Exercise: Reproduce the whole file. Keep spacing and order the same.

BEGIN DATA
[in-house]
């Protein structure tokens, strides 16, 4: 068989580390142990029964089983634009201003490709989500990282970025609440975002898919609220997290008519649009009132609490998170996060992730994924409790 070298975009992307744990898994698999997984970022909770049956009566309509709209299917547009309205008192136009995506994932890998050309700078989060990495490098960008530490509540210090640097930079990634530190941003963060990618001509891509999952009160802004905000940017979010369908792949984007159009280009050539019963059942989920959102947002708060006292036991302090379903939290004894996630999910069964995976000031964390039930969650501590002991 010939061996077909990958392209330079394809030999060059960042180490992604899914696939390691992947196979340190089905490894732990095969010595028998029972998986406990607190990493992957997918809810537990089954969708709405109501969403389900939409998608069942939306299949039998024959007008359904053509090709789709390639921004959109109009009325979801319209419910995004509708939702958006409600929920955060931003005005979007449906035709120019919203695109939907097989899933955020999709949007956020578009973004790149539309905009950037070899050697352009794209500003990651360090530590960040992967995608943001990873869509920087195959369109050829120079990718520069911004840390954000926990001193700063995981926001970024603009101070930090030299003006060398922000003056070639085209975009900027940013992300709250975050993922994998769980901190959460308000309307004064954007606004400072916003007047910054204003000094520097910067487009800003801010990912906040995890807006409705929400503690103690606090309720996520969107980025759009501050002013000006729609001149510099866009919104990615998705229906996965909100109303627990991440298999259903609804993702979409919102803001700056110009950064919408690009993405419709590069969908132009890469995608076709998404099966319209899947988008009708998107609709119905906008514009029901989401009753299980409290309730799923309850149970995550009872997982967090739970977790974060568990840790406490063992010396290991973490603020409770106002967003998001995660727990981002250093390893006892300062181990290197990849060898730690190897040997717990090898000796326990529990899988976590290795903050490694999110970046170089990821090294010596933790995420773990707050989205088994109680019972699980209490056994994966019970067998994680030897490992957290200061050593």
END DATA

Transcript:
[in-house]
């Protein structure tokens, strides 16, 4: 068989580390142990029964089983634009201003490709989500990282970025609440975002898919609220997290008519649009009132609490998170996060992730994924409790 070298975009992307744990898994698999997984970022909770049956009566309509709209299917547009309205008192136009995506994932890998050309700078989060990495490098960008530490509540210090640097930079990634530190941003963060990618001509891509999952009160802004905000940017979010369908792949984007159009280009050539019963059942989920959102947002708060006292036991302090379903939290004894996630999910069964995976000031964390039930969650501590002991 010939061996077909990958392209330079394809030999060059960042180490992604899914696939390691992947196979340190089905490894732990095969010595028998029972998986406990607190990493992957997918809810537990089954969708709405109501969403389900939409998608069942939306299949039998024959007008359904053509090709789709390639921004959109109009009325979801319209419910995004509708939702958006409600929920955060931003005005979007449906035709120019919203695109939907097989899933955020999709949007956020578009973004790149539309905009950037070899050697352009794209500003990651360090530590960040992967995608943001990873869509920087195959369109050829120079990718520069911004840390954000926990001193700063995981926001970024603009101070930090030299003006060398922000003056070639085209975009900027940013992300709250975050993922994998769980901190959460308000309307004064954007606004400072916003007047910054204003000094520097910067487009800003801010990912906040995890807006409705929400503690103690606090309720996520969107980025759009501050002013000006729609001149510099866009919104990615998705229906996965909100109303627990991440298999259903609804993702979409919102803001700056110009950064919408690009993405419709590069969908132009890469995608076709998404099966319209899947988008009708998107609709119905906008514009029901989401009753299980409290309730799923309850149970995550009872997982967090739970977790974060568990840790406490063992010396290991973490603020409770106002967003998001995660727990981002250093390893006892300062181990290197990849060898730690190897040997717990090898000796326990529990899988976590290795903050490694999110970046170089990821090294010596933790995420773990707050989205088994109680019972699980209490056994994966019970067998994680030897490992957290200061050593």